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Discussion Starter #41
Just a small update on the Egg. The first run of eggs have sold out so I did another production run. This time, I made some slight improvements. The Unicorn Egg v2.0 now comes anodized in Motorsport Blue and with a Unicorn laser etched for good luck. The anodizing process adds a hardened surface to the aluminum, eliminating the exposure to oxidation from the elements.



 

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Discussion Starter #43
And here's the follow up The Egg...Unicorn Nuggets. Now we can have a proper Unicorn omelette.

Solid billet shifter carrier bushings, also in matching Motorsport Blue. These bushings replace the shifter carrier bushings that mount into the transmission. Helps eliminate the slop at the shift lever while in gear. No added vibration from the solid bushings because at the rear of the shifter carrier is another rubber bushing that absorbs the vibration.





 

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Just wanted to drop a little note on my experience with Jed and the front diff bushing and I couldn't be happier. I received the bushing and (just like in the pictures) it looks and feels great. I was kind of sad that it's going to be going in such a dirty area of the car!

I rented the special tool and it made the job soooo easy. Popped the stock bushing out with ease. The bushing that was in there basically fell apart after I got it out, no wonder I could feel the driveshaft hitting the bottom of the car, haha. It was so bad that when the car was on a lift, I could physically lift the driveshaft all the way up to the bottom of the car where it was hitting...no bueno. The new bushing slid in perfectly and got everything all bolted up...WHAT A DIFFERENCE! I know part of it is due to the old bushing being completely worn out but now at least I know that I won't have to worry about that anymore. Gear changes are soooooo smooth now and I feel like I can actually get on it without slowly destroying my drivetrain. It's now one of my favorite parts on the car.

Next up is to replace the diff/axle seals along with the driveshaft bearing and guibo.

Thanks Jed!
 

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Received mine this week, installed it today. Went in easy peasy, took about an hour and that included making my own "special tool" to draw out the old bushing and pull this one in.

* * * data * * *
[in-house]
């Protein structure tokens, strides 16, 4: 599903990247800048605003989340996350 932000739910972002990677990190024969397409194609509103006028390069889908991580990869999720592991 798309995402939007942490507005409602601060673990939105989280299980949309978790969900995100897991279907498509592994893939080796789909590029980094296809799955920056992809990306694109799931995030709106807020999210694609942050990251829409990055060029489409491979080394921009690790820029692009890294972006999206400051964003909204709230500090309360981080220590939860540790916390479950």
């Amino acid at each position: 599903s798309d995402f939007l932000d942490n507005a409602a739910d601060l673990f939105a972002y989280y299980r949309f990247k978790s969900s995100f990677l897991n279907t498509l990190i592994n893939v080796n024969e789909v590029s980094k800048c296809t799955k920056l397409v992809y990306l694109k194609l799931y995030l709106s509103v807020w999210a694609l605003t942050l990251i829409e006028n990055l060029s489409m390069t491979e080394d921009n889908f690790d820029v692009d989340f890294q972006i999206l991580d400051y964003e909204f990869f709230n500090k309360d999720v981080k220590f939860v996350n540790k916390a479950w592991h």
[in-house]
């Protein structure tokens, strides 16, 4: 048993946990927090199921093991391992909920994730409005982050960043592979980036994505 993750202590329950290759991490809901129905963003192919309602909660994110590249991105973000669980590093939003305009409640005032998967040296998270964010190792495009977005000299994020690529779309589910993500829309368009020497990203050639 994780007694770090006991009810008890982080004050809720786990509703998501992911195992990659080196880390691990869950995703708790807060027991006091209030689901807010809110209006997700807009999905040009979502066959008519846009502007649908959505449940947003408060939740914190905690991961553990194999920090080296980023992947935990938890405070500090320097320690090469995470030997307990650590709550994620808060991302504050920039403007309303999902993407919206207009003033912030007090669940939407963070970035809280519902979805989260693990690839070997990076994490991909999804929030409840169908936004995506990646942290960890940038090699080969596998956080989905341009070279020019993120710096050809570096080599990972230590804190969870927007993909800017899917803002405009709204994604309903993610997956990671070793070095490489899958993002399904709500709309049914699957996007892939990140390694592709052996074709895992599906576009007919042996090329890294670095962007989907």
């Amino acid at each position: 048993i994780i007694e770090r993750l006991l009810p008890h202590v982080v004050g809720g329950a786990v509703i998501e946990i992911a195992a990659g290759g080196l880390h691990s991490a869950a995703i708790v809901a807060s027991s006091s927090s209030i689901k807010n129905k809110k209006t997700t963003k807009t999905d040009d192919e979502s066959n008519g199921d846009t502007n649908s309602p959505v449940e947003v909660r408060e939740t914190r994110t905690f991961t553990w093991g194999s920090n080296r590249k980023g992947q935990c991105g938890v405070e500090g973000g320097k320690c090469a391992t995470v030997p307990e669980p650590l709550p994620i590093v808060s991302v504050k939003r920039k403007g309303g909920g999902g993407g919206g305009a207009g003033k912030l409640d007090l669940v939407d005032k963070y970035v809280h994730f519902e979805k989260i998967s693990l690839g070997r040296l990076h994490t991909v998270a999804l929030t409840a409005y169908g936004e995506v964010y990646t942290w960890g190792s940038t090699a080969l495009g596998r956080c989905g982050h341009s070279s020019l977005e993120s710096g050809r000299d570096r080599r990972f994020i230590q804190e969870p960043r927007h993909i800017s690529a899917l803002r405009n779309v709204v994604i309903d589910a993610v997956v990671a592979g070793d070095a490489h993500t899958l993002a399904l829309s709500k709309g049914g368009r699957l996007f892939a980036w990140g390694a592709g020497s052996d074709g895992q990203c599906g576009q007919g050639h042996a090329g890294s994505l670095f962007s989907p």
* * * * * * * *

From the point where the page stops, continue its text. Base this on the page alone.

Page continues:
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I dropped the center exhaust brace and all 3 diff bolts also to get extra room. You can make your own tools, 60mm cup/pipe , 48mm spacer/washers and thread rod or long bolt. Considering the damage a broken subframe would cost and the weak overall oe design, i wished this was the fist thing i should have done along with Fresh oil change.
 

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Jed, how much are the nuggets going for? I think I need a set. Rubber is worn.
Any idea if the rear bushing for the shifter linkage is made aftermarket or the OE rubber is the only option?
 

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Discussion Starter #51
Jed, how much are the nuggets going for? I think I need a set. Rubber is worn.

Any idea if the rear bushing for the shifter linkage is made aftermarket or the OE rubber is the only option?


The Nuggets are $60 shipped. You can order them here:

https://www.einhornindustries.com/store/p6/Unicorn_Nuggets_-_Solid_Billet_Aluminum_Shifter_Carrier_Arm_Bushings.html


For the rear bushing on the shifter carrier arm, I’m aware of a urethane version sold by either ECS or FCP. I’ve only heard negative feedback regarding this bushing. Honestly you’re better off with a brand new OEM Rear bushing. You need some rubber on the linkage to absorb the vibration since you’re eliminating 2 rubber bushings up front when installing the Nuggets.
 

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I've got Jed nuggets and nipples in my e28 m5 and e60 m5 6mt.
 

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Discussion Starter #56
Your online store doesn't like us from Canada or it's just not setup to ship here? :deal:



I can ship to the US but a shipment to my door is the preferred lazy way...


Sorry I haven’t set up International shipping yet. If you would like to order, you can PM directly and will get you an actual shipping quote to your door. Please provide City and zip code. Thanks!